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Biochemistry. 1994 Mar 22;33(11):3432-41.

Complementary DNA cloning and kinetic characterization of a novel intracellular serine proteinase inhibitor: mechanism of action with trypsin and factor Xa as model proteinases.

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Department of Pathology, University of New Mexico School of Medicine, Albuquerque 87131.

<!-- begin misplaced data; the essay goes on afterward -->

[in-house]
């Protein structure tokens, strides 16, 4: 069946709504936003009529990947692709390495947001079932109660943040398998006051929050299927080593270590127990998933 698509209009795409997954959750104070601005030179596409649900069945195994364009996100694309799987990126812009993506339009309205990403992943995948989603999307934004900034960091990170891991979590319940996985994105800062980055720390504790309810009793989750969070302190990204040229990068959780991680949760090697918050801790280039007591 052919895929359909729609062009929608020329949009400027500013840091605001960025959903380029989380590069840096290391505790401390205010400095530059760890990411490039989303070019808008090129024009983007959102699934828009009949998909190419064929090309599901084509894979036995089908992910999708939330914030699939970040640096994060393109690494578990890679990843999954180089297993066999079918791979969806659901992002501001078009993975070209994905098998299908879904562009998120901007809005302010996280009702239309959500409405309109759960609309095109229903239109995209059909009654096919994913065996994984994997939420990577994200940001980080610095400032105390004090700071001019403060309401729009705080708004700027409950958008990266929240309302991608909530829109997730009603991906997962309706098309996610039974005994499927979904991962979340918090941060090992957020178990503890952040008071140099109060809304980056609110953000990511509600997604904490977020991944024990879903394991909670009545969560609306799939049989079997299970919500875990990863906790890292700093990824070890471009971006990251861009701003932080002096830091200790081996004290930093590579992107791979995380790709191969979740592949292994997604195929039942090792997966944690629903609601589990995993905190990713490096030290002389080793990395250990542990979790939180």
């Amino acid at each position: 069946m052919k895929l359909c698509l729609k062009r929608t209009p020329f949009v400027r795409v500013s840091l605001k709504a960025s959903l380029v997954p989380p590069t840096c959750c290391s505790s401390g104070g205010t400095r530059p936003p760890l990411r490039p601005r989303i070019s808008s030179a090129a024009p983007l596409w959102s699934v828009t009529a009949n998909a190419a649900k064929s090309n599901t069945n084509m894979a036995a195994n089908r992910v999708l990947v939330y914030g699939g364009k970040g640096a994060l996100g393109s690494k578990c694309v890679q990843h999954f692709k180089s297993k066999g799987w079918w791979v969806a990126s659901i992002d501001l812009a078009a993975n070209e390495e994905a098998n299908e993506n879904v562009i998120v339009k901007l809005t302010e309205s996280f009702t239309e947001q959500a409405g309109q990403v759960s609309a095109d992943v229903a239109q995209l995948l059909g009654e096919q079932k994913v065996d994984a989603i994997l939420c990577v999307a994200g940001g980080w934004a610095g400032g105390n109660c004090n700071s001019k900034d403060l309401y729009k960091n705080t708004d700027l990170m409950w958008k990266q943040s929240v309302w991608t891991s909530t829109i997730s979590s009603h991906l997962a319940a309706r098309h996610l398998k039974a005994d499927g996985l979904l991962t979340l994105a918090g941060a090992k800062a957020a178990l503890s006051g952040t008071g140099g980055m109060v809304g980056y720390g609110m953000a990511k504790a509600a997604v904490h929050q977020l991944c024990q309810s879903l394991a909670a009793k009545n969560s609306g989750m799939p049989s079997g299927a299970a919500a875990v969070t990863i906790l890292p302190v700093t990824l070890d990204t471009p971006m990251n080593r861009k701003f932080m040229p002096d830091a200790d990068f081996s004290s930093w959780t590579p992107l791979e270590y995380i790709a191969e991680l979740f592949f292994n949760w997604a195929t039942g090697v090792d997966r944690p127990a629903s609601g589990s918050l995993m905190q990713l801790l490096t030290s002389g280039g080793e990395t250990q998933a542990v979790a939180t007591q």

The full-length cDNA encoding a novel human intracellular serine proteinase inhibitor has been sequenced and found to encode a 376 amino acid protein (M(r) approximately 42.5K) that we designate as cytoplasmic antiproteinase. Analysis of the primary structure revealed that the cytoplasmic antiproteinase has the majority of structural motifs conserved among the greater superfamily of serine proteinase inhibitors, or serpins. On the basis of several criteria such as amino acid identity and the absence of a classical N-terminal signal peptide, the cytoplasmic antiproteinase represents a new member of the intracellular serpin family. Further inspection of the cytoplasmic antiproteinase amino acid sequence identified three potential N-glycosylation sites and Arg341-Cys342 as the reactive site P1-P1' residues, respectively. We have also employed the slow binding kinetic approach to detail the mechanism of bovine trypsin and human factor Xa inhibition by the novel cytoplasmic antiproteinase. Inhibition of trypsin by the cytoplasmic antiproteinase was preceded by a two-step mechanism corresponding to the formation of an initial loose complex, followed by an isomerization step to a more stable, tight complex. The binding of the cytoplasmic antiproteinase to trypsin occurred with a second-order association rate constant of 2.8 x 10(6) M-1 s-1 and an overall equilibrium constant of 22.5 pM, demonstrating that the factor is a potent inhibitor of this proteinase. Under the appropriate conditions, the tight complex between trypsin and the cytoplasmic inhibitor was reversible, indicated by an exponential regeneration of proteinase amidolytic activity from the preformed complex. Therefore, the tight complex appears to be stabilized predominantly by reversible bonds that form between trypsin and the cytoplasmic inhibitor. In contrast to the inhibition of trypsin, the inhibition of factor Xa amidolytic activity by the cytoplasmic antiproteinase followed a single-step binding mechanism. The apparent first-order rate constant for factor Xa inhibition was found to increase as a linear function of the inhibitor concentration range studied. Formation of the inhibitory complex between factor Xa and the cytoplasmic antiproteinase occurred with a second-order association rate constant of approximately 1.3 x 10(5) M-1 s-1 and a equilibrium constant of 3.7 nM. These findings suggests that the cytoplasmic inhibitor may initially encounter significant energy barriers for proper alignment with the substrate binding cleft of factor Xa. However, once aligned, the reaction proceeds rapidly to a tight factor Xa.inhibitor complex that dissociates at a slow rate.

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